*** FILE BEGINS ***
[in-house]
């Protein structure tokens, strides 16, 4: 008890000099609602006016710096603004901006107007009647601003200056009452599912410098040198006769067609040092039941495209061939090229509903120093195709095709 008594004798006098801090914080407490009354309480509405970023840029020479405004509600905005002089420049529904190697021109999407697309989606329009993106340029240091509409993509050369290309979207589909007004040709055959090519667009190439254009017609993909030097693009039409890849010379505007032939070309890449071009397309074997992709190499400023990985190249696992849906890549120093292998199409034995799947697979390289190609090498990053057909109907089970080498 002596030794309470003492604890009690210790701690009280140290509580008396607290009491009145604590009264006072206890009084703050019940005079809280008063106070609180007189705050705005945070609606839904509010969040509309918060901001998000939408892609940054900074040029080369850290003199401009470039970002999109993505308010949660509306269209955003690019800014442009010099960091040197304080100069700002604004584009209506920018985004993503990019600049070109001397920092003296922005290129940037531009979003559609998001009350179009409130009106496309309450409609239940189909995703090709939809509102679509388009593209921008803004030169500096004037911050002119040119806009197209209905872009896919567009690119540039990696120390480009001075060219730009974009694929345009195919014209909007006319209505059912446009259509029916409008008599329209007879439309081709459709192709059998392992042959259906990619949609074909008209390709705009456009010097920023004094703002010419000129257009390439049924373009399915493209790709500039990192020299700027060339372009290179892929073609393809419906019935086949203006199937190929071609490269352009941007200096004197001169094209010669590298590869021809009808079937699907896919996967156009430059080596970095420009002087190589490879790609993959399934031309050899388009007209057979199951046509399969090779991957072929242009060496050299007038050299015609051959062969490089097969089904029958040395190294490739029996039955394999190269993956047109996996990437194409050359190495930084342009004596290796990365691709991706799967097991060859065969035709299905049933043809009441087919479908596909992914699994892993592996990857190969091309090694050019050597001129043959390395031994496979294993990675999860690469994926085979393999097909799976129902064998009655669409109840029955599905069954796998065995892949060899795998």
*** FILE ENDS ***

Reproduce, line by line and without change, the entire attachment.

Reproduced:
[in-house]
């Protein structure tokens, strides 16, 4: 008890000099609602006016710096603004901006107007009647601003200056009452599912410098040198006769067609040092039941495209061939090229509903120093195709095709 008594004798006098801090914080407490009354309480509405970023840029020479405004509600905005002089420049529904190697021109999407697309989606329009993106340029240091509409993509050369290309979207589909007004040709055959090519667009190439254009017609993909030097693009039409890849010379505007032939070309890449071009397309074997992709190499400023990985190249696992849906890549120093292998199409034995799947697979390289190609090498990053057909109907089970080498 002596030794309470003492604890009690210790701690009280140290509580008396607290009491009145604590009264006072206890009084703050019940005079809280008063106070609180007189705050705005945070609606839904509010969040509309918060901001998000939408892609940054900074040029080369850290003199401009470039970002999109993505308010949660509306269209955003690019800014442009010099960091040197304080100069700002604004584009209506920018985004993503990019600049070109001397920092003296922005290129940037531009979003559609998001009350179009409130009106496309309450409609239940189909995703090709939809509102679509388009593209921008803004030169500096004037911050002119040119806009197209209905872009896919567009690119540039990696120390480009001075060219730009974009694929345009195919014209909007006319209505059912446009259509029916409008008599329209007879439309081709459709192709059998392992042959259906990619949609074909008209390709705009456009010097920023004094703002010419000129257009390439049924373009399915493209790709500039990192020299700027060339372009290179892929073609393809419906019935086949203006199937190929071609490269352009941007200096004197001169094209010669590298590869021809009808079937699907896919996967156009430059080596970095420009002087190589490879790609993959399934031309050899388009007209057979199951046509399969090779991957072929242009060496050299007038050299015609051959062969490089097969089904029958040395190294490739029996039955394999190269993956047109996996990437194409050359190495930084342009004596290796990365691709991706799967097991060859065969035709299905049933043809009441087919479908596909992914699994892993592996990857190969091309090694050019050597001129043959390395031994496979294993990675999860690469994926085979393999097909799976129902064998009655669409109840029955599905069954796998065995892949060899795998």